9. The likes of Bagley, Barrett, Zion, Vernon Carey and Cassius Stanley all shined bright in their first year at Duke; will Duke have the trend of freshman stardom carry the team again? Matthew Hurt and Wendell Moore were the perfect complementary pieces to Vernon Carey, Tre Jones and Cassius Stanley a season ago. Now, though, they serve as the leading returning scorers for the Blue Devils. Coach K will again need a freshman trio to take control of the team. Duke brings in another set of five-star recruits in Jalen Johnson, Jeremy Roach and D.J. Steward.
  10. Will it be the freshman or the incoming transfers that make a bigger impact for Coach Cal’s Kentucky team? To the surprise of no one, Kentucky brings in a loaded recruiting class led by a trio of five-star recruits. In typical Kentucky fashion, Brandon (BJ) Boston and Terrence Clarke are capable of carrying the Cats for long stretches. They’ll get plenty of help, though, from eligible transfers Davion Mintz (via Creighton) and Olivier Sarr (via Wake Forest).
  11. Can Creighton duplicate its Big East success from a season ago? Greg McDermott’s Creighton team returns five of the team’s top six scorers from a group that owned an adjusted offensive efficiency ranking of third in the nation. Creighton’s biggest struggles last season came in games in which Marcus Zegarowski was inefficient from the field, so keep an eye on his shot selection.
  12. What will sophomore Santiago Vescovi’s impact be for Tennessee this year? After arriving on campus after the season started, Santiago Vescovi had moments where he shined for the Volunteers and at other times looked like a freshman. Vescovi shot 36 percent on 100 three-point attempts and possessed a quality assist rate. He must cut back on turnovers, though, having turned the ball over three and a half times per game.
  13. Quite simply, how does Michigan State replace all that Cassius Winston brought to the floor? The floor general, the heart and soul, the former conference player of the year, and an all-league performer from a season ago is gone. Rocket Watts showed flashes at the end of last season, averaging 17.8 points per game over his final four games, but he needs to improve upon a 28 percent three-point shooting mark. Joey Hauser’s presence will provide an additional scorer for a Michigan State team that also loses Xavier Tillman.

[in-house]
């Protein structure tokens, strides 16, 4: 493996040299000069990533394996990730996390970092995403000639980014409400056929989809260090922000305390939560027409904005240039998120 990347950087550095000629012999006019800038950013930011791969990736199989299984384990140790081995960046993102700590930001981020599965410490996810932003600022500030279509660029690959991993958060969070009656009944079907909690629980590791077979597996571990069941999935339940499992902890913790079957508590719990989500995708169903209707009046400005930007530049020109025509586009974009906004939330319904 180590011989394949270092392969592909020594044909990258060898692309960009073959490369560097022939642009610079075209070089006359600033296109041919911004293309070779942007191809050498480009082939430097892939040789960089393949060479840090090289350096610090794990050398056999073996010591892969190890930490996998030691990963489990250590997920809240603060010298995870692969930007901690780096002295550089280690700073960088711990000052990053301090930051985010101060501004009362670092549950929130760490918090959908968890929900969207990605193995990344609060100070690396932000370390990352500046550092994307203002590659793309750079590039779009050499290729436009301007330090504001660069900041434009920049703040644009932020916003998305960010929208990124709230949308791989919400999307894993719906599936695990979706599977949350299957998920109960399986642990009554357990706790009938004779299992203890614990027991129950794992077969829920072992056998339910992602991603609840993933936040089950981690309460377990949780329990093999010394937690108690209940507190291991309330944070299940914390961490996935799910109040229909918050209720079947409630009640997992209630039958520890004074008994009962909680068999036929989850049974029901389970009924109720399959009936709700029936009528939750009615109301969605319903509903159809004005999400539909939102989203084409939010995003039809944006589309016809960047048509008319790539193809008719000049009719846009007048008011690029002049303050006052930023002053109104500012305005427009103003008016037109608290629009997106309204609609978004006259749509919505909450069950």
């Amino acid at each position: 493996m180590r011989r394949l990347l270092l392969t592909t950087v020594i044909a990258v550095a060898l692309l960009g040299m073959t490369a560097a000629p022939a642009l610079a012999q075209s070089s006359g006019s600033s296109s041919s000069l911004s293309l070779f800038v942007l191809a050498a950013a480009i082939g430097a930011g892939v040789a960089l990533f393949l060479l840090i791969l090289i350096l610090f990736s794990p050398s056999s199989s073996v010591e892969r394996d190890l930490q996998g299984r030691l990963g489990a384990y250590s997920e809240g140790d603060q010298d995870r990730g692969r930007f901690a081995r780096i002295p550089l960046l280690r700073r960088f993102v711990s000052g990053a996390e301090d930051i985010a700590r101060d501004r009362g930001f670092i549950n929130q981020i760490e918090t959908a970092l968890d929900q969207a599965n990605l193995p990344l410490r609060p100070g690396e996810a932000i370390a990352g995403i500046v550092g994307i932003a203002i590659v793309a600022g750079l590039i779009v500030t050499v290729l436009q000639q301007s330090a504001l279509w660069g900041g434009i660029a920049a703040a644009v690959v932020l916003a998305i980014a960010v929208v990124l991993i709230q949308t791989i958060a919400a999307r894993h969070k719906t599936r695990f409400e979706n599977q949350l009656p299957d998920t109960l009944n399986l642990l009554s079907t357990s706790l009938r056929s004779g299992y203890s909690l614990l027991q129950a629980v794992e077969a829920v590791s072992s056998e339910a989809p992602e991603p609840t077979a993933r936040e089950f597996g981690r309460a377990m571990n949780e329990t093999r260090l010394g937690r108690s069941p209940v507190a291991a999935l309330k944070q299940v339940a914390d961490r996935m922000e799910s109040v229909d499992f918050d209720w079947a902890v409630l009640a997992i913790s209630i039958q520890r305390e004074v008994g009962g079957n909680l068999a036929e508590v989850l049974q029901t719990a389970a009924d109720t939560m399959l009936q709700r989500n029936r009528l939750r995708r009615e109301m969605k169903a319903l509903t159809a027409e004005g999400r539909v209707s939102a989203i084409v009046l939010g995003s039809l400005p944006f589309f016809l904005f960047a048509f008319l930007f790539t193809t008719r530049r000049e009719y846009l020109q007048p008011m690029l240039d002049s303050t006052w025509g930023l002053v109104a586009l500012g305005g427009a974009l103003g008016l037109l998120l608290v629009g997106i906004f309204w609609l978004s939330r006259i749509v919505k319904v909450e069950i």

14. Can a trio of transfers offset what Texas Tech lost between Moretti and Ramsey? Last season Chris Beard used transfers TJ Holyfield and Chris Clarke as key pieces alongside Davide Moretti and Jahmi’us Ramsey. This season, Beard is hoping Mac McClung (Georgetown), Jamarius Burton (Wichita State), and Marcus Santos-Silva (VCU) can provide a similar spark via the transfer market. Each player heads to Lubbock coming off of a season averaging at least 10 points per game for their former team.
  15. Will West Virginia’s defense remain elite and carry the Mountaineers to a successful season? In the 2018-19 season, West Virginia had an adjusted defensive efficiency ranking of 135th. Last season, Bob Huggins’ team held opponents to 15 fewer points per 100 possessions en route to posting an adjusted defensive efficiency ranking of third in the nation. The defense carried a team which still turned the ball over at an alarming rate and missed far too many shots. With Derek Culver and Oscar Tshiebwe back again, however, it’s a Mountaineers team that has the potential to be the best defensive squad in the country.
  16. Will the growth Garrison Brooks showed last season carry over to this season for North Carolina? While many teams had their season cut short by COVID-19 last March, North Carolina’s had already come to an end after an ACC Tournament loss to Syracuse finished off a disappointing 14-19 season. Through the team’s first 13 games, Garrison Brooks averaged 12.3 points per games, but over his final 19 games, he logged 19.9 points per game. With Armando Bacot returning beside him, the duo can form a tough frontcourt for opposing teams to deal with.